View Full Version : ARTS: Zen and haiku

05-11-2019, 01:49 PM
This is a recent blog post of mine which I thought might be useful here in a modified form.

Whereas the significance of Zen in haiku writing can often be overstated, it is certainly true that the two have had links in Japanese culture. The haiku master Matsuo Bashō (1644-1694) was a student of Zen, as was Santōka Taneda (1882-1940) who ordained in the Sōtō school.

Even in Kyoto
longing for Kyoto

Going deeper
And still deeper
The Green Mountains

Ryōkan Taigu (1758-1831) was another Zen monk who practiced calligraphy and wrote poetry, including haiku, living the life of a Buddhist hermit in his Gogoan hut. In his later years he met the young nun, Teishin, and they exchanged haiku poems. She remained with him until his death.

Left behind by the thief
The moon
In the window.

Haiku often use images from nature in order to point to certain truths such as the impermanence of all things and interconnectivity of life. These truths are central to Buddhism and especially Zen. Of particular note is the use of cherry blossom imagery the intense beauty of the flowers is brought into sharp focus because we know how quickly they fade. Bashō himself comments similarly on the song of the cicada:

Nothing in the cry
of cicadas suggests they are
about to die

The endpoint of Zen practice is to achieve satori, or enlightenment, the realisation of the true nature of life and oneself. Haiku may both express such insight and play a role in precipitating it. Not all haiku express such Zen insight but it is not uncommon.

In more recent times, the Rinzai Zen teacher Robert Aitken (1917-2010), and author of our precept study text The Mind of Clover, has analysed the poems of the great haiku masters from a Zen perspective in two books which respectively explore the work of Bashō (A Zen Wave (https://www.goodreads.com/book/show/15849297-a-zen-wave)) and Bashō, Buson, Issa and Shiki (The River of Heaven (https://www.goodreads.com/book/show/10490258-the-river-of-heaven)).

Mitsu Suzuki (1915-2016), the wife of revered Zen teacher Shunryu Suzuki Roshi, was a noted writer of haiku as was Soen Nagakawa (1907-1984), the abbot of Ryataku Monastery and teacher of Robert Aitken.

Valley temple bell
with the last ring
a new century
Mitsu Suzuki

One hand
waving endlessly
autumn ocean
Soen Nagakawa

Former American Zen monk, Clark Strand, writes and teaches haiku in the Hudson Valley region of NY. His book Seeds from a Birch Tree (https://www.goodreads.com/book/show/873462.Seeds_From_a_Birch_Tree) is a spiritual guide to haiku writing much loved by modern poets.

The dogwood blossoms
mean nothing particular
by the color white
Clark Strand

As well as Zen haiku writers, there have been several notable poets with connections to Pure Land Buddhism. The most important of these is Kobayashi Issa (1763-1828), one of the 'Great Four' men considered masters of haiku (the others being Bashō, Buson and Shiki), who was a lay priest in the Jōdo Shinshū sect. He wrote a very famous haiku, still much quoted today, in which he reflects on the nature of reality after the death of his daughter:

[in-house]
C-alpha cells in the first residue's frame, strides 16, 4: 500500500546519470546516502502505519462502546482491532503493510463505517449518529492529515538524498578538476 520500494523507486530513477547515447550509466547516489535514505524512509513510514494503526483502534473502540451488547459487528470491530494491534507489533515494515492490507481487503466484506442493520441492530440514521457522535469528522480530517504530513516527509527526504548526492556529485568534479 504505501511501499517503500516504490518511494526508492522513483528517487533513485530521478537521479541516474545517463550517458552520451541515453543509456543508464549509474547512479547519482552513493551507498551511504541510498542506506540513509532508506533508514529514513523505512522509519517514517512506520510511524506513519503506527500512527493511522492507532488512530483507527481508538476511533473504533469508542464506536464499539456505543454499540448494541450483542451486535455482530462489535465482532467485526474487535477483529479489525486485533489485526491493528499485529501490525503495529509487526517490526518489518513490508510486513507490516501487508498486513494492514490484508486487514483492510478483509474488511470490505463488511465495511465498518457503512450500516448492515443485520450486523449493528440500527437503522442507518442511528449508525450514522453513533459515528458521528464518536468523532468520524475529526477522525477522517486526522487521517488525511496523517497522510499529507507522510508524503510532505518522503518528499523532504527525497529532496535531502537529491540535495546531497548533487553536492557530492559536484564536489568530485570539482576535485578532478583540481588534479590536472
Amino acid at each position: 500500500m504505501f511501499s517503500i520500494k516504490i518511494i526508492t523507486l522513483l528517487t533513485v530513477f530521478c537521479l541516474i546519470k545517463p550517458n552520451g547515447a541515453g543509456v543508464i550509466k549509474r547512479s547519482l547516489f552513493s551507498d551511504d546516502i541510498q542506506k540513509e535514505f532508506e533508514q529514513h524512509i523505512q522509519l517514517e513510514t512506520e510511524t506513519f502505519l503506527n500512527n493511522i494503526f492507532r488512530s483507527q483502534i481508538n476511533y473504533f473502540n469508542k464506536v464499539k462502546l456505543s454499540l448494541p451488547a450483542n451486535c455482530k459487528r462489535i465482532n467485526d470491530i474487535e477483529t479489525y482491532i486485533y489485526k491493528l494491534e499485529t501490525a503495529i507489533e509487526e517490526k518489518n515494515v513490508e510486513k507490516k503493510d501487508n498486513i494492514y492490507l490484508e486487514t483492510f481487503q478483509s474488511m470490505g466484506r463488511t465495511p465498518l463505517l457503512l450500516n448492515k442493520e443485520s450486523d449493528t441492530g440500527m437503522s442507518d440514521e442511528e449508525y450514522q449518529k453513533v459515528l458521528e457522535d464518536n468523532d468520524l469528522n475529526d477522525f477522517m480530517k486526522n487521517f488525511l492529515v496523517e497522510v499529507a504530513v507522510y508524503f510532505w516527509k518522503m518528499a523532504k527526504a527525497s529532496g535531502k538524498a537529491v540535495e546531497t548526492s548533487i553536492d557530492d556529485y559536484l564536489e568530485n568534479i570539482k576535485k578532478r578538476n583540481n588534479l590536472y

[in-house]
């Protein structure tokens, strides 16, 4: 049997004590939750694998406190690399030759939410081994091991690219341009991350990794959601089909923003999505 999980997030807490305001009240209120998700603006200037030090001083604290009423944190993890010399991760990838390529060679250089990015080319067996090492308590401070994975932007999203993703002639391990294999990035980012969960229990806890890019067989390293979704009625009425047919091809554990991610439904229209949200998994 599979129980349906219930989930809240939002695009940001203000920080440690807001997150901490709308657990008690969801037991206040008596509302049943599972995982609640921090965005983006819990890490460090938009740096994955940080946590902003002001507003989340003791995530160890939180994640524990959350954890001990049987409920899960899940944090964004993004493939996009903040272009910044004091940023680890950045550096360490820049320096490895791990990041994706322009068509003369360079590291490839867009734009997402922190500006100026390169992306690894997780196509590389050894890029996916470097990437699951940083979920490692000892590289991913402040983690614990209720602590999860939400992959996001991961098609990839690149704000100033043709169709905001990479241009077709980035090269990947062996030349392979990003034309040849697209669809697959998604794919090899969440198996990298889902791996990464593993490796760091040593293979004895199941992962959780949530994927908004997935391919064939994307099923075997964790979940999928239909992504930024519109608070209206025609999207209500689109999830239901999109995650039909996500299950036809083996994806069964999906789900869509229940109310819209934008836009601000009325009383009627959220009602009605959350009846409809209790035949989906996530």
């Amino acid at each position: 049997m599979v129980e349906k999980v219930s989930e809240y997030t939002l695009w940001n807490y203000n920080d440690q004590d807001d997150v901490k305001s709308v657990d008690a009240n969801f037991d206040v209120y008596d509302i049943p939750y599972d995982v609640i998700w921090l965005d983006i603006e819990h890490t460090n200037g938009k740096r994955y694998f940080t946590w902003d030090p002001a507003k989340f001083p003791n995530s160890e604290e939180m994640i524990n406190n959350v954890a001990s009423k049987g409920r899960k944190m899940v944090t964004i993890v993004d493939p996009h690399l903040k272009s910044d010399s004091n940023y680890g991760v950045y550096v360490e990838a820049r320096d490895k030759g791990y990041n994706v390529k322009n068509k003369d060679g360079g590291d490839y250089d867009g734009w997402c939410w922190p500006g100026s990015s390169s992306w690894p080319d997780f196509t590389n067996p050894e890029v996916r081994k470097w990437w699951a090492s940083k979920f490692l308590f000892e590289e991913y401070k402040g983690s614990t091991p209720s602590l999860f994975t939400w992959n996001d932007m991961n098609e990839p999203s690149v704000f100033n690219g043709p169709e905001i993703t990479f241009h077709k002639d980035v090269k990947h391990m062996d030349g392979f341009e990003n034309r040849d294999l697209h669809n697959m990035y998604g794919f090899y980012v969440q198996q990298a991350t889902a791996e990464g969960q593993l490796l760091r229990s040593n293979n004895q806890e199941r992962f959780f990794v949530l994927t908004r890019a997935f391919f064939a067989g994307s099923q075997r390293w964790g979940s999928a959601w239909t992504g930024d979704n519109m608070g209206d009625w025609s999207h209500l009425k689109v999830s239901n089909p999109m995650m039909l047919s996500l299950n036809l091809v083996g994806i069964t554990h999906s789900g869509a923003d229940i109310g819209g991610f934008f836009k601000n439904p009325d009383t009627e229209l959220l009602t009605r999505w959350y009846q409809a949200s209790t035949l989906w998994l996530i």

This dewdrop world
Is a dewdrop world,
And yet, and yet . . .

The most famous female haiku poet, Chiyo-ni (1703-1775), became a Pure Land nun at the age of 52, taking the name Soen. She started writing haiku at the age of seven and continued throughout her life.

my fishing line --
the summer moon
-- Chiyo-ni

In order to produce good haiku, I believe that learning to notice the small details of life, especially in relation to the natural world, is very important. This skill is very similar to that whch is developed in meditation practice. There is no striving to achieve this but it happens very naturally as thoughts drop away and even the notion of the separation of our own self and the rest of life.

Being able to convey this in verse is a very lovely thing.


05-12-2019, 06:43 AM
Thanks, very interesting

Sat today, Lend a Hand

05-12-2019, 07:58 PM
All of these verses are so evocative Kokuu, it never ceases to amaze me what can be brought forth from just three lines of words.

Valley temple bell —
with the last ring
a new century
— Mitsu Suzuki

This says so much to me, I can see the temple and I can hear the bell ringing out clear across the valley. But so much more than that - as I read the words I felt nostalgia, tenderness, connection to the movement of time and this world, and a surge of hope. Beautiful.

Perhaps this would be a good space in which to post our favourite Haiku?

Thank you again for bringing us this beauty.
satwithyoualltoday lah

05-13-2019, 12:29 AM

Thank you for this thread, and your informative introduction to Haiku. This is the first time I have begun to understand what it is. I have never attempted it for this reason.

Now I can begin to contemplate it.


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05-13-2019, 04:42 AM
Thank you, Kokuu, for this thread and for all your lessons on Haiku.

just sat